Contributor Post Created with Sketch. Recommended by Ricochet Members Created with Sketch. Quote of the Day: Replacing What Works

 

“Much of the social history of the Western world, over the past three decades, has been a history of replacing what worked with what sounded good.” – Thomas Sowell

Sowell made this statement over a decade ago, so it should be updated to four decades, maybe five. And now the fruit of replacing what worked with what sounded good is ripe for harvest.

It is a poisonous crop. Criminals running free in New York state and Maryland. The streets of California filled with vagrants and human feces. Unaffordable housing on the Pacific Coast. The state of Virginia attempting to criminalize a large section of their law-abiding population with unconstitutional (and therefore unlawful) gun-rights restrictions.

And yet those who are replacing what worked with what sounded good are doubling down, and insisting that it has to work because it sounds good.

Published in Domestic Policy
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  1. Arahant Member

    Seawriter: And yet those who are replacing what worked with what sounded good are doubling down, and insisting that it has to work because it sounds good.

    Results don’t matter because our intentions are good.

    • #1
    • January 18, 2020, at 5:49 AM PST
    • 18 likes
  2. Stad Thatcher

    Seawriter: And yet those who are replacing what worked with what sounded good are doubling down, and insisting that it has to work because it sounds good.

    It’s the same thing with socialism:

    “The wrong people were in charge.”

    Never mind the fact the system is the problem. Eventually, even well-intentioned people will turn the system against uncooperative citizens, by force if necessary . . .

    • #2
    • January 18, 2020, at 7:01 AM PST
    • 17 likes
  3. Vectorman Thatcher

    Stad (View Comment):
    Never mind the fact the system is the problem. Eventually, even well-intentioned people will turn the system against uncooperative citizens, by force if necessary . . .

     Power corrupts; absolute power corrupts absolutely.


    Join other Ricochet members by submitting a Quote of the Day post, the easiest way to start a fun conversation. There are many days available on the February Signup Sheet. We even include tips for finding great quotes, so choose your favorite quote and sign up today!

    • #3
    • January 18, 2020, at 7:17 AM PST
    • 7 likes
  4. Songwriter Member
    Songwriter Joined in the first year of Ricochet Ricochet Charter Member

    Seawriter: And yet those who are replacing what worked with what sounded good are doubling down, and insisting that it has to work because it sounds good.

    And in the face of irrefutable evidence that they have from the start been wrong, they continue to think themselves smarter than everyone else.

    • #4
    • January 18, 2020, at 7:17 AM PST
    • 15 likes
  5. MichaelKennedy Coolidge

    I can even remember my rudimentary political philosophy. I was 18 and a college freshman when Eisenhower defeated Stevenson in 1956. I can remember thinking, “If the world could vote in our election, they would vote for Stevenson.” I was no doubt correct. Four years later, I voted for Nixon to the consternation of my family which claimed a distant relationship with JFK. The difference was that I had taken an Economics class.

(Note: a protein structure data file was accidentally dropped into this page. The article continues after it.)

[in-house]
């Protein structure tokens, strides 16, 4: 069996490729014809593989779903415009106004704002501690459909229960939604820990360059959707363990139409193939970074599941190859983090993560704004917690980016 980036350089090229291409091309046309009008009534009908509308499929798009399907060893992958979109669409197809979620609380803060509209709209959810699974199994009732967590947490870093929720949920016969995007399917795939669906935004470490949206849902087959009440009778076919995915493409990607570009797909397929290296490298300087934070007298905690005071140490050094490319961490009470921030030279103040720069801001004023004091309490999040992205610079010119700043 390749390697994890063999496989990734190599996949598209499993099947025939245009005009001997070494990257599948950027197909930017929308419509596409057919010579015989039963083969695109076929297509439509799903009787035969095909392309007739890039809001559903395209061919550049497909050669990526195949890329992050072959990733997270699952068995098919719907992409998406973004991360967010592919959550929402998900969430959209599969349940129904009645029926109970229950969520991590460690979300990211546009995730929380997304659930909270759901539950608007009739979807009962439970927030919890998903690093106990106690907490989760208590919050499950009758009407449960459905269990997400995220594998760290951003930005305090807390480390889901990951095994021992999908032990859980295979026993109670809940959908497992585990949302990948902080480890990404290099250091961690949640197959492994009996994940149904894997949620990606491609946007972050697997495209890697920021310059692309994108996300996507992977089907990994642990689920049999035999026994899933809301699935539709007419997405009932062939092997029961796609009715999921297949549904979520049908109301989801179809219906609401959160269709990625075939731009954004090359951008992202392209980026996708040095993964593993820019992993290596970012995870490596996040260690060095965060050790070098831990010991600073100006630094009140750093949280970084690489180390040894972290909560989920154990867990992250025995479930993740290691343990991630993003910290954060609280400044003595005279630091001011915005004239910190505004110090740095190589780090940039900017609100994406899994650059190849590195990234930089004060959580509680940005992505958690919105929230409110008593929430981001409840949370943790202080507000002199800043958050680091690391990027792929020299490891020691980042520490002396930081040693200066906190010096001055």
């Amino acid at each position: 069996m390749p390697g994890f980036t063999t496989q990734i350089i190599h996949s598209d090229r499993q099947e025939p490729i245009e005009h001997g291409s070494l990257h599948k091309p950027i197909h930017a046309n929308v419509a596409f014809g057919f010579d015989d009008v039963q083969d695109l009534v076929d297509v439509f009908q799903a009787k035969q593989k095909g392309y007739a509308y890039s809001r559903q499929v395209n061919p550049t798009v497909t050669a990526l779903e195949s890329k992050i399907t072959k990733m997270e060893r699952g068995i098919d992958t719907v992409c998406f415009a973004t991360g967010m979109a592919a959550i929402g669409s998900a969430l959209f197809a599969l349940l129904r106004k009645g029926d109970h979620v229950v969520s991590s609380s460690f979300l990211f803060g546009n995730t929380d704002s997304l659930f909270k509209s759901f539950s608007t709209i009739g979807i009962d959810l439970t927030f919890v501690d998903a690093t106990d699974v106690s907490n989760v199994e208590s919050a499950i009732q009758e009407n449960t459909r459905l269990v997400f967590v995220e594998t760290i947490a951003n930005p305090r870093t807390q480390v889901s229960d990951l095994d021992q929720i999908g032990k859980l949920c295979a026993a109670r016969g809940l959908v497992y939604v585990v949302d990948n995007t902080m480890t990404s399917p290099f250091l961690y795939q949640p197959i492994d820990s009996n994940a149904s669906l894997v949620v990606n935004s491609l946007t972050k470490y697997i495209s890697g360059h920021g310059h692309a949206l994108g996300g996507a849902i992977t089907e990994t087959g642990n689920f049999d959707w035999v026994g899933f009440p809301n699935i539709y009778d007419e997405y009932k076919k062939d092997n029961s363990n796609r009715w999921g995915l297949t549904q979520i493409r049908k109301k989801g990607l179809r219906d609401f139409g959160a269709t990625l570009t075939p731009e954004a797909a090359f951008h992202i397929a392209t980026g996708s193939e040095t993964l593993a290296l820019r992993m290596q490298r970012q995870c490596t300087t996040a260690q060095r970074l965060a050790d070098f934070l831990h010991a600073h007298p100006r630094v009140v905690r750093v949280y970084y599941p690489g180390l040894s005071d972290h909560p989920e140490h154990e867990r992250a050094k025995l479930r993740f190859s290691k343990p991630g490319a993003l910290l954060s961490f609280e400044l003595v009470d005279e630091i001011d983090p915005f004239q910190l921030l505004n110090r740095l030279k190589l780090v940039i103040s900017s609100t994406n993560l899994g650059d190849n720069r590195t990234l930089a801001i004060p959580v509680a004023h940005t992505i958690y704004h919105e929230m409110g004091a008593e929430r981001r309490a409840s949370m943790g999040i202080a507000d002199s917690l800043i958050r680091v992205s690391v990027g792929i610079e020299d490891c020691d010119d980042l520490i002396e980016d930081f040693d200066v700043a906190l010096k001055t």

• #5
    • January 18, 2020, at 7:22 AM PST
    • 13 likes
  6. WillowSpring Member
    WillowSpring Joined in the first year of Ricochet Ricochet Charter Member

    That is a great quote! I think you could pick a random sentence from any of Sowell’s books and it would qualify for a QOTD.

    • #6
    • January 18, 2020, at 7:30 AM PST
    • 19 likes
  7. Vectorman Thatcher

    MichaelKennedy (View Comment):
    I was no doubt correct. Four years later, I voted for Nixon to the consternation of my family which claimed a distant relationship with JFK. The difference was that I had taken an Economics class.

    To be fair to JFK, he did cut marginal taxes. But he did Federalize the unions, etc. Ignoring Lyndon Johnson, all subsequent Democrat Presidents (Carter, Clinton, Obama) had Communist sympathies.

    • #7
    • January 18, 2020, at 7:42 AM PST
    • 7 likes
  8. MichaelKennedy Coolidge

    Kennedy today would be a Republican although the fall of the Soviet Union has given Democrats more room for frivolity. Only a wealthy society could afford the nonsense that passes for political thought these days,

    • #8
    • January 18, 2020, at 8:34 AM PST
    • 14 likes
  9. Jim McConnell Member
    Jim McConnell Joined in the first year of Ricochet Ricochet Charter Member

    Arahant (View Comment):

    Seawriter: And yet those who are replacing what worked with what sounded good are doubling down, and insisting that it has to work because it sounds good.

    Results don’t matter because our intentions are good.

    Those two sentences sum up The Great Society; all promise and no delivery.

    • #9
    • January 18, 2020, at 9:10 AM PST
    • 13 likes
  10. CarolJoy, Above Top Secret Coolidge

    Arahant (View Comment):

    Seawriter: And yet those who are replacing what worked with what sounded good are doubling down, and insisting that it has to work because it sounds good.

    Results don’t matter because our intentions are good.

    Isn’t there an ancient but reliable proverb about the road to hell… ?